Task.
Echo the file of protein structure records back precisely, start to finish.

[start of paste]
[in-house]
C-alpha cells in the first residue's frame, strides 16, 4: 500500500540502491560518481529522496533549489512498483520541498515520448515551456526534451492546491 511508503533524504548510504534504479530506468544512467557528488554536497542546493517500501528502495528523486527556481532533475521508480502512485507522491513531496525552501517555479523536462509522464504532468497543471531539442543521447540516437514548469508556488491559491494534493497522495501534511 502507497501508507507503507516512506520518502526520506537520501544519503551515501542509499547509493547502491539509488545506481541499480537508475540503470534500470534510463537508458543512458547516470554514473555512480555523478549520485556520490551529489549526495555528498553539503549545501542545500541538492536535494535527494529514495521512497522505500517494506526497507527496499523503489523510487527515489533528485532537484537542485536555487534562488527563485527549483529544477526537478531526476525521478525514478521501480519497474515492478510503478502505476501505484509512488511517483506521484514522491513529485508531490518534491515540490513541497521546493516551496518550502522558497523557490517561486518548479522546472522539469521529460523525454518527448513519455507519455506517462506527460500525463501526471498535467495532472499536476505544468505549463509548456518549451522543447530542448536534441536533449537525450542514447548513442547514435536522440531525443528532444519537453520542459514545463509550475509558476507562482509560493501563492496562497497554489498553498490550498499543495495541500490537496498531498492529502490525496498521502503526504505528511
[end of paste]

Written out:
[in-house]
C-alpha cells in the first residue's frame, strides 16, 4: 500500500540502491560518481529522496533549489512498483520541498515520448515551456526534451492546491 511508503533524504548510504534504479530506468544512467557528488554536497542546493517500501528502495528523486527556481532533475521508480502512485507522491513531496525552501517555479523536462509522464504532468497543471531539442543521447540516437514548469508556488491559491494534493497522495501534511 502507497501508507507503507516512506520518502526520506537520501544519503551515501542509499547509493547502491539509488545506481541499480537508475540503470534500470534510463537508458543512458547516470554514473555512480555523478549520485556520490551529489549526495555528498553539503549545501542545500541538492536535494535527494529514495521512497522505500517494506526497507527496499523503489523510487527515489533528485532537484537542485536555487534562488527563485527549483529544477526537478531526476525521478525514478521501480519497474515492478510503478502505476501505484509512488511517483506521484514522491513529485508531490518534491515540490513541497521546493516551496518550502522558497523557490517561486518548479522546472522539469521529460523525454518527448513519455507519455506517462506527460500525463501526471498535467495532472499536476505544468505549463509548456518549451522543447530542448536534441536533449537525450542514447548513442547514435536522440531525443528532444519537453520542459514545463509550475509558476507562482509560493501563492496562497497554489498553498490550498499543495495541500490537496498531498492529502490525496498521502503526504505528511